Isolated angioedema of the bowel due to C1 esterase inhibitor deficiency: a case report and review of literature

  • Shivangi T Kothari1Email author,

    Affiliated with

    • Anish M Shah1,

      Affiliated with

      • Deviprasad Botu2,

        Affiliated with

        • Robert Spira1,

          Affiliated with

          • Robert Greenblatt3 and

            Affiliated with

            • Joseph Depasquale1

              Affiliated with

              Journal of Medical Case Reports20115:467

              DOI: 10.1186/1752-1947-5-467

              Received: 29 July 2011

              Accepted: 20 September 2011

              Published: 20 September 2011

              Correction

              Following the publication of our article [1] an error in the discussion section was noted. In the description of the five phases of abdominal pain attacks associated with classic hereditary angioedema [2], we incorrectly stated the phases and described phase V instead of phase zero.

              Phase I starts with a period of non-cramping abdominal discomfort followed by (phase II) a crescendo phase which leads to (phase III) severe pain. Phase III is associated with vomiting and occasional diarrhea. Hypovolemia and hemoconcentration can occur as a result of a combination of events including vasodilatation, fluid shifts with edema of the bowel, ascites, and volume depletion related to vomiting and diarrhea. Phase IV refers to a decrescendo phase, which is a self limiting phase for untreated abdominal pain. Phase V refers to the resolution of pain, which can occur as often as twice a week

              Should read

              Phase zero also known as Prephase which includes fatigue, irritability, sensitivity to noise, nausea, and erythema marginatum. Phase I starts with a period of non-cramping abdominal discomfort followed by (phase II) a crescendo phase which leads to (phase III) severe pain. Phase III is associated with vomiting and occasional diarrhea. Hypovolemia and hemoconcentration can occur as a result of a combination of events including vasodilatation, fluid shifts with edema of the bowel, ascites, and volume depletion related to vomiting and diarrhea. Phase IV refers to a decrescendo phase, which is a self limiting phase for untreated abdominal pain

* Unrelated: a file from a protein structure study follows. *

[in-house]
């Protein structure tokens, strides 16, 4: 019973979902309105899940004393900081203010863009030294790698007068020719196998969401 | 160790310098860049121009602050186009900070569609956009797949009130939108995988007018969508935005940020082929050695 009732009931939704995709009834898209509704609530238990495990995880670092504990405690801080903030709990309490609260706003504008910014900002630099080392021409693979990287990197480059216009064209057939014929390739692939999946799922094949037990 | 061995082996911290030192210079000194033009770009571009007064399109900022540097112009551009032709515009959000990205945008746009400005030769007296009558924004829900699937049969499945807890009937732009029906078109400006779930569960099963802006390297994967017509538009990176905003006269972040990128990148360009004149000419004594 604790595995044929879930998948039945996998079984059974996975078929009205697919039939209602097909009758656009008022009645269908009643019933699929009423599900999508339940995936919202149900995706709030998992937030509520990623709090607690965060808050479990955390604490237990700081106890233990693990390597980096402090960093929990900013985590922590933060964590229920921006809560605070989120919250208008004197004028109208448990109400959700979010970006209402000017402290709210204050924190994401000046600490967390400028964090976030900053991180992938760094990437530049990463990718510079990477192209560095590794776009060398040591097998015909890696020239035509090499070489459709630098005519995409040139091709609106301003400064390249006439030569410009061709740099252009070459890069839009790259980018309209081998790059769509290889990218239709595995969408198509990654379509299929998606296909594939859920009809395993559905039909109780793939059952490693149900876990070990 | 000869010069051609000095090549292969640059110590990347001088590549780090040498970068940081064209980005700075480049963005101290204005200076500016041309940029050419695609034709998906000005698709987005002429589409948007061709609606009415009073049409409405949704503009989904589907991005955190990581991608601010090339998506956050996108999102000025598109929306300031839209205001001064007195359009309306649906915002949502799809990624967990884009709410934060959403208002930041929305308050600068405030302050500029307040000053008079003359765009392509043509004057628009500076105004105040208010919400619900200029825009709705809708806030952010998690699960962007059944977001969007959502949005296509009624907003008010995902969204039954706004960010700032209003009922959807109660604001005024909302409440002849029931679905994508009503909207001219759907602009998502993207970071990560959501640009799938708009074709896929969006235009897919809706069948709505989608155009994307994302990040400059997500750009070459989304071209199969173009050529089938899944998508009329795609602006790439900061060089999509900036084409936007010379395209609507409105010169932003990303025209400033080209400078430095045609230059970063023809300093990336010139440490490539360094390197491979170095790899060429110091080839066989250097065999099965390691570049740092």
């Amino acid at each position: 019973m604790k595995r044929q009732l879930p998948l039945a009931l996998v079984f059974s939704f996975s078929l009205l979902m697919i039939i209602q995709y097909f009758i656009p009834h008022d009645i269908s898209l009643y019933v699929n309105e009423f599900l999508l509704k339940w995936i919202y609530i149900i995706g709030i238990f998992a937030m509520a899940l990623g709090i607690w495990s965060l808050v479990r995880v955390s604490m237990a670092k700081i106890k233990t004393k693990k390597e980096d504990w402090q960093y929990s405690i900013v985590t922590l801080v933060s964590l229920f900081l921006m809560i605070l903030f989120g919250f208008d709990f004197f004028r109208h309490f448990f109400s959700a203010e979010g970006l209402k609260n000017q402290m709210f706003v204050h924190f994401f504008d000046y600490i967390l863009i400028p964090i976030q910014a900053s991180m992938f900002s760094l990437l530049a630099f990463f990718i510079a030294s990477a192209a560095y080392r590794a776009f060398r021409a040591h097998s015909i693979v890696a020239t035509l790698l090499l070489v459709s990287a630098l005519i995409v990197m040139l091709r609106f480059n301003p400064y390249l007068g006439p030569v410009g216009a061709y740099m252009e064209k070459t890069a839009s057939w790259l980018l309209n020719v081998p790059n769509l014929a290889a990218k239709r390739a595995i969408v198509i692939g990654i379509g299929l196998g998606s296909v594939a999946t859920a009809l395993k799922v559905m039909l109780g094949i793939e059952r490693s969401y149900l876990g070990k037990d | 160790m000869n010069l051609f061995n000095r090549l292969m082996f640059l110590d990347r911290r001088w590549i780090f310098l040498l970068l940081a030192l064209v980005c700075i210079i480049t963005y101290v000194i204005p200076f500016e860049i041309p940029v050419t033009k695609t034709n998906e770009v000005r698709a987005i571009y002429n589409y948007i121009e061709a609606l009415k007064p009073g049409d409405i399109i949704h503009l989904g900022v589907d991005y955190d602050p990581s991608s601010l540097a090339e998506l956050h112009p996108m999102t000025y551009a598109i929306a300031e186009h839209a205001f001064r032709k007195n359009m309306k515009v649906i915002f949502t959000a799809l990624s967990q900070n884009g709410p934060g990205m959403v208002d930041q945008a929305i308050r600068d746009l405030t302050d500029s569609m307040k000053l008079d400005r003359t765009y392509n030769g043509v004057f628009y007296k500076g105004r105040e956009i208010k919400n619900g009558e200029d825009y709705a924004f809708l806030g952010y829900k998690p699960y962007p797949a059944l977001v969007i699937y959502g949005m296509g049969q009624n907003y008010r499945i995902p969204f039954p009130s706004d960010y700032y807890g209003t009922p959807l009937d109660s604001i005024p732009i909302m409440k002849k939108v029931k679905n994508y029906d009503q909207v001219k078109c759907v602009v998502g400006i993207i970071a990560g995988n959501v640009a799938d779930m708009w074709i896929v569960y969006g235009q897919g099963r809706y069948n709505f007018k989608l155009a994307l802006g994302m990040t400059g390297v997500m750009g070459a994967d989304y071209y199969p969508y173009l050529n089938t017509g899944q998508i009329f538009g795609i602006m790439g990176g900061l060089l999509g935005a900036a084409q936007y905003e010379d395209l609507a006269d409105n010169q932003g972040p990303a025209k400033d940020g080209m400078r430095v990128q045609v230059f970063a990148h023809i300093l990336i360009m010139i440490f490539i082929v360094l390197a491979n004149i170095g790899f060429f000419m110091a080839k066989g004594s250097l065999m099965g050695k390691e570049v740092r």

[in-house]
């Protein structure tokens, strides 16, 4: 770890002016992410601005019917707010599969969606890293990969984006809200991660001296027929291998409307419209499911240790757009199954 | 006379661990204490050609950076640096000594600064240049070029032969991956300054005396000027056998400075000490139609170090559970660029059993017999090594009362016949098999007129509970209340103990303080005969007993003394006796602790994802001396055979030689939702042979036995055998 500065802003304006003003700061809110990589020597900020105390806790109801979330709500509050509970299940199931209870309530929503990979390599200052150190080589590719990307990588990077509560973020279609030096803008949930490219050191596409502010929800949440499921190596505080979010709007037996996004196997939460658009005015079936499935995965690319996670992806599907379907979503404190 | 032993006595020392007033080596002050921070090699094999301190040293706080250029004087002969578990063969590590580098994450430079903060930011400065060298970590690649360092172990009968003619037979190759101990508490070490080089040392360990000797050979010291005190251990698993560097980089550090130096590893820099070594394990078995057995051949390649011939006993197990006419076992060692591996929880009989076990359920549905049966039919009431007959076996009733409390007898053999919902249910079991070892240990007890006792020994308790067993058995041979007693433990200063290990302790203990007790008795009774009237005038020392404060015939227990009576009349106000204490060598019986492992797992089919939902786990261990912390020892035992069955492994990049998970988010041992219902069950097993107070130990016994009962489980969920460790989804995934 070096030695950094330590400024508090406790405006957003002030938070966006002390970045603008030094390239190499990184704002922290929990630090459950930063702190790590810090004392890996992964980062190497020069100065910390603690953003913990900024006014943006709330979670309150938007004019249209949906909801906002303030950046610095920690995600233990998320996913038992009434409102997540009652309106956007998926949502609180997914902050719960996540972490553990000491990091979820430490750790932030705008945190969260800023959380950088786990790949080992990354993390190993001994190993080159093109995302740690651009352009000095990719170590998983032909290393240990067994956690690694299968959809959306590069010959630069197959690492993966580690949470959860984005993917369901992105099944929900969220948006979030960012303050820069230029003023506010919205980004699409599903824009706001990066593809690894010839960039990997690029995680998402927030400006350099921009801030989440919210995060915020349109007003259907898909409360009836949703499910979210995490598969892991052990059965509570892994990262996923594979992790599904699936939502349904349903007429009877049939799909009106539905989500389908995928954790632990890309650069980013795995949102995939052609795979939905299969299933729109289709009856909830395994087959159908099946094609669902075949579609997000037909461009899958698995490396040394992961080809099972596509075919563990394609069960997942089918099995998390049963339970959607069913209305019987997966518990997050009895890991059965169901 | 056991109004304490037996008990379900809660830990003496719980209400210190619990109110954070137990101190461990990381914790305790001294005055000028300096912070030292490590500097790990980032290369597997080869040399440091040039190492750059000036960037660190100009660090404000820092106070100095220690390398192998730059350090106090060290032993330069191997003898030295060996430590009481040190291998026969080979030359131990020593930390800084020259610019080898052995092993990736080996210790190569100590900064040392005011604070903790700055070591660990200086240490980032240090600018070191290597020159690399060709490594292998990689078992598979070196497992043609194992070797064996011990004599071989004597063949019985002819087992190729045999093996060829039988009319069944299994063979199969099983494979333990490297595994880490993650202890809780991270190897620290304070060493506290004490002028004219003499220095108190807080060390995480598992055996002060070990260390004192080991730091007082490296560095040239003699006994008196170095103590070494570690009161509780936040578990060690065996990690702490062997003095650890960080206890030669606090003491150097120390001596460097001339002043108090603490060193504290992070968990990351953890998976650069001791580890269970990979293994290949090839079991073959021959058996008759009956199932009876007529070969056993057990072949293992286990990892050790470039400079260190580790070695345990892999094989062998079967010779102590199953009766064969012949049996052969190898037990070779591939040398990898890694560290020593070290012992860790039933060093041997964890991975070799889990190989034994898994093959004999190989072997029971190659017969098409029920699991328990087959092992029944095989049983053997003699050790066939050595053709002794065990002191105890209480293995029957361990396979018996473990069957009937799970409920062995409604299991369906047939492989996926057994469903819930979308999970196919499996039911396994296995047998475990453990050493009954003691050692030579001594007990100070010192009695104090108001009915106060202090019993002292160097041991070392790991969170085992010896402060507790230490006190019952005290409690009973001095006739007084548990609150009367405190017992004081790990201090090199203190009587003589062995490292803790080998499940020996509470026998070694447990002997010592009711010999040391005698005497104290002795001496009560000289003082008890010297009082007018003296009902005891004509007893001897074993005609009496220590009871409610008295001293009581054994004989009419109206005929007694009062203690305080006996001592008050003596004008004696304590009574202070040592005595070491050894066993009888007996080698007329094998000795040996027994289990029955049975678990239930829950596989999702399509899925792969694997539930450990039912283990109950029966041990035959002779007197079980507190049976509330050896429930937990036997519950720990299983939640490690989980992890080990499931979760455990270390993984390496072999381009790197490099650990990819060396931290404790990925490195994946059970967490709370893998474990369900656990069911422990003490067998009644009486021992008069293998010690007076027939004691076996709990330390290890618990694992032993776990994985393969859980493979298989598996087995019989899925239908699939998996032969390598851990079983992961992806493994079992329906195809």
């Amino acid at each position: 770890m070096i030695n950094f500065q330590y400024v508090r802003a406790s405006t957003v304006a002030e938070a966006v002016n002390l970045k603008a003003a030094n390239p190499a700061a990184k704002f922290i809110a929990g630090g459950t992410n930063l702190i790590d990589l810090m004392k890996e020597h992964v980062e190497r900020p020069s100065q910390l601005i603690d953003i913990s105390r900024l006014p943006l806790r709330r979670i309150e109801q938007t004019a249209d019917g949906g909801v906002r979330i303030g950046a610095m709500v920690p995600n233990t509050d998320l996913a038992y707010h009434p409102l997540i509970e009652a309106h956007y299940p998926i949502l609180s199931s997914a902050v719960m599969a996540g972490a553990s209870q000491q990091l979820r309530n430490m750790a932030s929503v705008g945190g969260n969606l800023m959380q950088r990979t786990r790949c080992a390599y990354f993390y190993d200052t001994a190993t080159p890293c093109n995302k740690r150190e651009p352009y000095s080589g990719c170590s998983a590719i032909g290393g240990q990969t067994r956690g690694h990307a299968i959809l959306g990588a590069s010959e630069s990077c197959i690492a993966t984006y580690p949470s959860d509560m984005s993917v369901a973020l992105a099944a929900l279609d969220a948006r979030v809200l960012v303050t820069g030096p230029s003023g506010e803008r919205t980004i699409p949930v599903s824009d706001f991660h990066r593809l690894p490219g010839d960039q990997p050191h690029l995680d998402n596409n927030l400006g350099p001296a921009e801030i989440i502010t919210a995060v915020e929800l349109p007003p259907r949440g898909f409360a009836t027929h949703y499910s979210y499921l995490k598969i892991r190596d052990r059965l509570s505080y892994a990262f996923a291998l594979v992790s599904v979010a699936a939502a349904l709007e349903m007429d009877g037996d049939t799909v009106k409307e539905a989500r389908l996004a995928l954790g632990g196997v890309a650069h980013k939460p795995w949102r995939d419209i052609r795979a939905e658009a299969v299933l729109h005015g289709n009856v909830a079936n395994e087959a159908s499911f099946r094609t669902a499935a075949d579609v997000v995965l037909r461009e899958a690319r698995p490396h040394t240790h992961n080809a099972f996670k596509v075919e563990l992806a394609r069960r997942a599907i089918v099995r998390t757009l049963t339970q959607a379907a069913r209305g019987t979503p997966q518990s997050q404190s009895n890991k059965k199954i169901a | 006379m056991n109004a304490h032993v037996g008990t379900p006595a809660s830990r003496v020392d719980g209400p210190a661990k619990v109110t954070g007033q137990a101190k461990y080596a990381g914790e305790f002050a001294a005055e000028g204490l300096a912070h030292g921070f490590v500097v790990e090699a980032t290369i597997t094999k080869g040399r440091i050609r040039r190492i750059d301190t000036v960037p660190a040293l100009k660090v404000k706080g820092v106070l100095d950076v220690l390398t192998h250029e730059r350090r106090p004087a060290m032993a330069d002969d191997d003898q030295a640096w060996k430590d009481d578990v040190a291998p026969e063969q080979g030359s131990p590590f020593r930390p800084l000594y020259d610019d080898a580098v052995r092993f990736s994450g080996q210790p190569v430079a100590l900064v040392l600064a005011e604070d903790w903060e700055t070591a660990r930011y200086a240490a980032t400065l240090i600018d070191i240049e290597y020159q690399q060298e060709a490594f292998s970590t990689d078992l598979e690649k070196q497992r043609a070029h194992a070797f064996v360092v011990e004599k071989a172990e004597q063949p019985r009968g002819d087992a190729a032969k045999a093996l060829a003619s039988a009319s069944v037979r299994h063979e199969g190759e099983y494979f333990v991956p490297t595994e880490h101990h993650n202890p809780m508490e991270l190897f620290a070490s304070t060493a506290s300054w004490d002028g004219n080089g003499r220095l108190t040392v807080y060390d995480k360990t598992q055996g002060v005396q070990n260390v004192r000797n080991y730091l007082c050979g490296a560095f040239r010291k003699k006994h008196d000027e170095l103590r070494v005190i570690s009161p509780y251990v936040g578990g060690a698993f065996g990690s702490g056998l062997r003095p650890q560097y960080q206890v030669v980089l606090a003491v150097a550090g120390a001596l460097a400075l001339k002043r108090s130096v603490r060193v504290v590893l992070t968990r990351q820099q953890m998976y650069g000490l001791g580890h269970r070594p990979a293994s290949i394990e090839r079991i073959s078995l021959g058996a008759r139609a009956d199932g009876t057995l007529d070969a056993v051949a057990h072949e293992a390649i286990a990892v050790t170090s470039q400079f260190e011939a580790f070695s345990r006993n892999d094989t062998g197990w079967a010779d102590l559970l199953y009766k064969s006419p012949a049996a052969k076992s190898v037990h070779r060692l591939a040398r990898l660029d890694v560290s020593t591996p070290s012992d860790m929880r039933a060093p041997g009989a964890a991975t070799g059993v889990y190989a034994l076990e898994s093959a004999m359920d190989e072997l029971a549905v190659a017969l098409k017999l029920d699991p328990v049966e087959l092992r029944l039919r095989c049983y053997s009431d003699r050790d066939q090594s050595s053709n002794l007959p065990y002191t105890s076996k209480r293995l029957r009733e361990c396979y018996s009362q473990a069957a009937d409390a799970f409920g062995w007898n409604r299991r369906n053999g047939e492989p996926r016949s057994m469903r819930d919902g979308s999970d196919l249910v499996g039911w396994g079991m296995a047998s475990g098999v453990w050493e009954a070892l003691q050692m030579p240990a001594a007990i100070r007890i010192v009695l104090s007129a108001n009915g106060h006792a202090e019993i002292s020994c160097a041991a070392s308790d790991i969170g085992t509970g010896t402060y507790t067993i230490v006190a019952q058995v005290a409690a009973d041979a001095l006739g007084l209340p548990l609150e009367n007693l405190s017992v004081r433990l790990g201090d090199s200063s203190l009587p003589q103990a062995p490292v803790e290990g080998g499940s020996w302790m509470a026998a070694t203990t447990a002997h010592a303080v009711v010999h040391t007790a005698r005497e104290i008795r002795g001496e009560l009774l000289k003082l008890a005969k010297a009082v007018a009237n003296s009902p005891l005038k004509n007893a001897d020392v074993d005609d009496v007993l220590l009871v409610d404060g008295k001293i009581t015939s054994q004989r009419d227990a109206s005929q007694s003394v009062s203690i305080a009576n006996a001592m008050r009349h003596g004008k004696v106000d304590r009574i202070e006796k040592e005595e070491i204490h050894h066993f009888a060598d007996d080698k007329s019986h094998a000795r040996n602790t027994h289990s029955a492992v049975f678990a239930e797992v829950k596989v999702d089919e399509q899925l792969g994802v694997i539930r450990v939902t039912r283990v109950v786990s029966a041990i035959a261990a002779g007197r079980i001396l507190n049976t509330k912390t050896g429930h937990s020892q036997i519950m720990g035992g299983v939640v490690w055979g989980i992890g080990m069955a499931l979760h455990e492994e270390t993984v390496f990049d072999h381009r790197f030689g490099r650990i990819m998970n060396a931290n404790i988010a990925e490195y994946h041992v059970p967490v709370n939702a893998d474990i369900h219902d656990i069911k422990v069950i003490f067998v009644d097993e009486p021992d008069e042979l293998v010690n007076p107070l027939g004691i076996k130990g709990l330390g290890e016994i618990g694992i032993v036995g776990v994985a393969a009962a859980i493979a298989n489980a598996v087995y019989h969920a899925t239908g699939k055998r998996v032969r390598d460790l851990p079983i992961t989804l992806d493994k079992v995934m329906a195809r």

Authors’ Affiliations

              (1)
              Department of Gastroenterology, School of Health and Medical Sciences Seton Hall University
              (2)
              Department of Internal Medicine, Trinitas Hospital
              (3)
              Department of Gastroenterology, Trinitas Hospital

              References

              1. Kothari ST, Shah AM, Botu D, Spira R, Greenblatt R, Depasquale J: Isolated angioedema of the bowel due to C1 esterase inhibitor deficiency: a case report and review of literature. Journal of Medical Case Reports 2011, 5:62.PubMedView Article
              2. Bork K, Staubach P, Eckardt AJ, Hardt J: Symptoms, Course, and Complications of Abdominal Attacks in Hereditary Angioedema due to C1 Inhibitor Deficiency. Am J Gastroenterol 2006, 101:619–27.PubMedView Article

              Copyright

              © Kothari et al; licensee BioMed Central Ltd. 2011

              This is an Open Access article distributed under the terms of the Creative Commons Attribution License (http://​creativecommons.​org/​licenses/​by/​2.​0), which permits unrestricted use, distribution, and reproduction in any medium, provided the original work is properly cited.

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